Tag Archives: Democratic Party primary

Democratic POTUS field thinning out as it should

You cannot refer to U.S. Sen. Kamala Harris as a “top-tier” Democratic Party presidential hopeful, because were she such she wouldn’t be announcing her withdrawal today from the 2020 race for the White House.

She joins Montana Gov. Steve Bullock as the most recent presidential wannabes to call it a campaign.

This in-and-out business with the current field of Democrats vying to be nominated to run against Donald Trump is getting a bit difficult to track. Harris and Bullock never got traction. Neither did Beto O’Rourke, or Tim Ryan, or … whomever else has come and gone. There remain a boatload of others who should call it quits and leave the contest to the actual frontrunners.

Then we have these late entries. Former New York City Mayor Michael Bloomberg is in because, he says, the current field is too weak to take on Trump. No one stands out as someone who can defeat the president; so, Bloomberg says he’s the one. He surely can outspend Trump, given that his personal wealth dwarfs that of the president, who has boasted about his own filthy richness. And then we have former Massachusetts Gov. Deval Patrick, whose entry baffles me. I don’t know what he brings to the campaign that isn’t already personified in many of the others.

As for Harris, she was another one who entered the contest with high hopes and high expectation. She’s now about to be history — in terms of the presidential campaign.

I will await the further culling of the field as these joint appearances continue and the Democratic National Committee keeps setting the bar for inclusion in these events even higher.

Moreover, I am looking forward to the Democratic Party getting a nominee who can deliver a knockout blow to the fraud who masquerades as president of the United States.

Painful to acknowledge … but ex-VP Biden likely is finished

It hurts to say what I am about to say, but here goes.

As much as I like and admire Joseph R. Biden Jr., I am concluding that his time has past and that he is not the right man at this time to become the next president of the United States.

The former vice president remains the frontrunner for the Democratic Party presidential nomination. To be honest, I do not yet know how I will vote when the Democratic primary parade rolls into Texas in the spring. Biden’s presence on the ballot likely will complicate my choice.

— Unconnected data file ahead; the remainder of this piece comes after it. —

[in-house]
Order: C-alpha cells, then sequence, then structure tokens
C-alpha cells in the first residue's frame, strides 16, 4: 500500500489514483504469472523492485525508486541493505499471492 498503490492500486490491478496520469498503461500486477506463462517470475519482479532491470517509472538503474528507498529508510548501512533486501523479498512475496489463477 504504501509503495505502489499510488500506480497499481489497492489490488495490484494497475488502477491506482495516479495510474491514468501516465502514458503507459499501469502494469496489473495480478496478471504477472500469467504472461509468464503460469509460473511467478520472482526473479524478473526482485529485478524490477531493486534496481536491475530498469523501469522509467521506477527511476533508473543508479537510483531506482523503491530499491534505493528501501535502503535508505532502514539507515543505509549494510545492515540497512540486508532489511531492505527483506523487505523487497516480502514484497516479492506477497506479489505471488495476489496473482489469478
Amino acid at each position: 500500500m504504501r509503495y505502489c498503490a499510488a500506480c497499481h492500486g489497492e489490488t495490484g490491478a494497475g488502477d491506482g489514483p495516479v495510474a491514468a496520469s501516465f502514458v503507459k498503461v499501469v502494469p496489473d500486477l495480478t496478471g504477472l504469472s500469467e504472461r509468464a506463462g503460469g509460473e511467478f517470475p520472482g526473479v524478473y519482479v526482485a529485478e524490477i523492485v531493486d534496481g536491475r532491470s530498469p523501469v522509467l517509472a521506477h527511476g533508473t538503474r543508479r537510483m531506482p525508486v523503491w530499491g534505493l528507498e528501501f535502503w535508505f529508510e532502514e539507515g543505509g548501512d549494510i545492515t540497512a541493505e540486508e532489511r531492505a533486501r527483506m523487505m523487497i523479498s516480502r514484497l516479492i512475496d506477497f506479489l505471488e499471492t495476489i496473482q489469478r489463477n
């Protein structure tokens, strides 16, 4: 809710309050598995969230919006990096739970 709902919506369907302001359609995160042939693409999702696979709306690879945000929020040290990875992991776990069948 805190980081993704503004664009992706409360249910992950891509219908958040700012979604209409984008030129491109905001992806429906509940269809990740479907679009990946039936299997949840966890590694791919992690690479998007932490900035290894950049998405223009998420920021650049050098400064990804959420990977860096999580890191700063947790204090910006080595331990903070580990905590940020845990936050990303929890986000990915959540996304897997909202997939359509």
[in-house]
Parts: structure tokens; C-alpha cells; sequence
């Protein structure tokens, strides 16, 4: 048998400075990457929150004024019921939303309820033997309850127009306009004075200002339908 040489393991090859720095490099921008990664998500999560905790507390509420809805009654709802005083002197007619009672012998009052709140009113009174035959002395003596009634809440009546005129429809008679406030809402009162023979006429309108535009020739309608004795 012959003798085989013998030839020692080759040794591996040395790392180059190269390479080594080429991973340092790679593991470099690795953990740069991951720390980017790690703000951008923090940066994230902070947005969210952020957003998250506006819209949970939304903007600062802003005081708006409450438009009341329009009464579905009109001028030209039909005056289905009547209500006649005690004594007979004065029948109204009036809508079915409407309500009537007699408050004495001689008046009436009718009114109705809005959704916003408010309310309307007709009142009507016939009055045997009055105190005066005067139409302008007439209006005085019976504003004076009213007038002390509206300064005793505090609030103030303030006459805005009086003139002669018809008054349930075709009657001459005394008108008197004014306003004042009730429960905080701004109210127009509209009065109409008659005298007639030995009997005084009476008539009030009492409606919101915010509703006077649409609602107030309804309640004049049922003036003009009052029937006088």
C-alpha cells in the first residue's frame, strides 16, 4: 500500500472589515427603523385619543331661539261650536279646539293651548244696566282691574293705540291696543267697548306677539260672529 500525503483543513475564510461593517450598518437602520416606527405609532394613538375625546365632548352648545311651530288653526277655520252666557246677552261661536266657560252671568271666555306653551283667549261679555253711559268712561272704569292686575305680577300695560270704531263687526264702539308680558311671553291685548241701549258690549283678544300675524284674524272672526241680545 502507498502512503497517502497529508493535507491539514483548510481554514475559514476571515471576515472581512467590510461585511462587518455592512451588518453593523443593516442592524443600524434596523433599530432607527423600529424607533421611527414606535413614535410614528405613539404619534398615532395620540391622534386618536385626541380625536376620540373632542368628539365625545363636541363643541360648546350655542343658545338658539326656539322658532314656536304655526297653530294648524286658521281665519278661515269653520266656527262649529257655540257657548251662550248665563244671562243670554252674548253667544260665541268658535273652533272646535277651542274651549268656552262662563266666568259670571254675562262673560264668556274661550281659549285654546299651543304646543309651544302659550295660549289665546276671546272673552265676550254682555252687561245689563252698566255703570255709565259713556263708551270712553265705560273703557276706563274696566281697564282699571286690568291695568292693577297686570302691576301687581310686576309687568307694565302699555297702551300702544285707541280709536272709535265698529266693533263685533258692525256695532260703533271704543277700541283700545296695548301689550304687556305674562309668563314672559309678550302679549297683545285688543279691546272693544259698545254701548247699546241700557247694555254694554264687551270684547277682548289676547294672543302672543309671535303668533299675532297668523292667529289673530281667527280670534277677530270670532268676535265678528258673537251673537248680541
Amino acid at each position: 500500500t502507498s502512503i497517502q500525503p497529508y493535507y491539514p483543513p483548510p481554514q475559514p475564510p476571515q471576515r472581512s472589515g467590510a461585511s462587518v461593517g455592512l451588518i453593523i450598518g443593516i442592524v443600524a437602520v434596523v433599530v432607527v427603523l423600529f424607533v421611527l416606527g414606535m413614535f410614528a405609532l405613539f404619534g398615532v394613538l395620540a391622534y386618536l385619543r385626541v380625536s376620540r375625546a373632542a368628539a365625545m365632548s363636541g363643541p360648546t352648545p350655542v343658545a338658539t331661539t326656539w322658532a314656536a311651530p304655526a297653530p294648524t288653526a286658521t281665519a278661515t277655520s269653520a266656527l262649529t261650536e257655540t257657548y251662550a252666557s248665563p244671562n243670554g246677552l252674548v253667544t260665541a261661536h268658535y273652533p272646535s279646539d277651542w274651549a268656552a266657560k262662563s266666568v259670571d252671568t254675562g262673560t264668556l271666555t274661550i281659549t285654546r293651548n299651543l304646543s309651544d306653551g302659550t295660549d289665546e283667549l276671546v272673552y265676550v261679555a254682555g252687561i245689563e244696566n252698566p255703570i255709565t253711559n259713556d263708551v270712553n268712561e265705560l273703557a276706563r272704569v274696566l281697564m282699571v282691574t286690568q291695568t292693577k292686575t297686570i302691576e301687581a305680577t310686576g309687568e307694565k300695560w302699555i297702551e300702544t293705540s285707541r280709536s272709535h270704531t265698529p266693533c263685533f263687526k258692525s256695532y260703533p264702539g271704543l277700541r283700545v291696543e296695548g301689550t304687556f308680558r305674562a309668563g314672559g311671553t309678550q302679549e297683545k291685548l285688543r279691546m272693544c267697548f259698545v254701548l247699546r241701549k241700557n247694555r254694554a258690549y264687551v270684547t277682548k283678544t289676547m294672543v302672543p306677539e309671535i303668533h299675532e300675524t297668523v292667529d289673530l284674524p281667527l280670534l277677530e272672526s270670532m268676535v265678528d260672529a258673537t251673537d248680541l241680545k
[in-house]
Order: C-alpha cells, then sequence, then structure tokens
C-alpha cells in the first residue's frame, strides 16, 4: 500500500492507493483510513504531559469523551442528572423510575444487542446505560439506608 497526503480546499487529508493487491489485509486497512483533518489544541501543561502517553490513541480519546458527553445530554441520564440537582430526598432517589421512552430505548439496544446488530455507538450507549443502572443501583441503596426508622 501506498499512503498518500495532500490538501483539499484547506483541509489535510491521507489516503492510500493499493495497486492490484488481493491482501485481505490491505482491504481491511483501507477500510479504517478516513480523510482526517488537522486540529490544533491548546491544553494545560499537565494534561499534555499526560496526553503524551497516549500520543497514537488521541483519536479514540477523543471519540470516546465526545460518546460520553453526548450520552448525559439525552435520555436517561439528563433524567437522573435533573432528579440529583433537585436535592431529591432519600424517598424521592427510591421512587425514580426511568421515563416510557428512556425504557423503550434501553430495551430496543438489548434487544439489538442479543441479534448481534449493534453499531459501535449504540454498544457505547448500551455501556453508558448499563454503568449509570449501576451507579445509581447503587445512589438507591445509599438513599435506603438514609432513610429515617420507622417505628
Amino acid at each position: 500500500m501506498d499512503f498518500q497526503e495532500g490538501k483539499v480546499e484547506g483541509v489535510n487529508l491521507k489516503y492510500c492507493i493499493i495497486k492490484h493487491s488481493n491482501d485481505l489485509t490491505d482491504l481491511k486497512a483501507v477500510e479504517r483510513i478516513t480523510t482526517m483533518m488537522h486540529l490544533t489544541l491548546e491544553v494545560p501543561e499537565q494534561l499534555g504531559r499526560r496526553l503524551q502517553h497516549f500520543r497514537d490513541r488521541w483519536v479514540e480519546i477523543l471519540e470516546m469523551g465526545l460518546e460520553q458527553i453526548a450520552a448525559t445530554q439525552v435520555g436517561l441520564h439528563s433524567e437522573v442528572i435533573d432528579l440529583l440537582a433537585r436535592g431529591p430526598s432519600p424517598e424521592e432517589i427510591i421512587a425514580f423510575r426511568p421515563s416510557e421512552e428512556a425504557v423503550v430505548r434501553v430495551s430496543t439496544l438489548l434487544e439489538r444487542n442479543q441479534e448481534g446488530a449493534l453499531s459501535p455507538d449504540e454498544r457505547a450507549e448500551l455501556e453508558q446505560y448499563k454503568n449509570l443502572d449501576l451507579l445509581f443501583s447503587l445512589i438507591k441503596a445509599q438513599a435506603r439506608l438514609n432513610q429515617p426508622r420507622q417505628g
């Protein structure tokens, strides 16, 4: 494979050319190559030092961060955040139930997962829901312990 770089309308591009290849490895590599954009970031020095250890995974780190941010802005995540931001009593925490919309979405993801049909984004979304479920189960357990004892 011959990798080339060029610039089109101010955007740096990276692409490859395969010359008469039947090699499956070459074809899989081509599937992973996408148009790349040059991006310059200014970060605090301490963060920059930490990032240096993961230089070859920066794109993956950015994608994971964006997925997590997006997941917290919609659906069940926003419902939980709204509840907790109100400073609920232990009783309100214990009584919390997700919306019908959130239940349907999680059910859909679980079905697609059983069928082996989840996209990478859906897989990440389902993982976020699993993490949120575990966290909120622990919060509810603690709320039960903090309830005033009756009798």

I have become afflicted with a bit of “joint candidate appearance fatigue,” which means I did not watch the latest one Wednesday night. I have heard about Joe Biden’s latest gaffe, when he said he has earned the endorsement of the “only” African-American woman elected to the U.S. Senate; he was referring, I presume, to former Sen. Carol Mosely-Braun … but she isn’t the only one elected. The other African-American female senator stood on the podium along with Biden; her name is Kamala Harris.

This kind of stumble-bum rhetoric is grating on me. I don’t doubt Biden’s mental acuity. I believe he remains intellectually intact. I also believe he gets too worked up, too excited, wound too tightly to offer measured and reasonable pronouncements at all times.

I believe Democrats should nominate someone on what I would describe as the center-left portion of the spectrum. That would be Biden. Except that he keeps tripping over his own tongue. I do not want that in the next president.

I once posited that Democrats need to look for a newcomer, someone who jumps out of the tall grass, someone no one had heard of before the start of the current election cycle. That someone also should stand toward the center, but lean a bit left.

The individual who seems to fit that bill is Pete Buttigieg. He is intellectually sharp; he is a political moderate; he has executive experience as the mayor of a smallish American city; he is veteran who has served in a war zone.

I don’t want a flaming lefty. I don’t want a socialist, or a “democratic socialist” or someone who is trying to make some sort of a statement to be nominated and then elected. Nor do I want yet another billionaire business mogul.

We have a long road to travel. There will be plenty of twists, turns perhaps even a crackup or two along the way.

Perhaps the former veep can pull it together. However, the seeds of doubt are beginning to sprout.

Obama won’t endorse in Dem primary? Smart move, Mr. President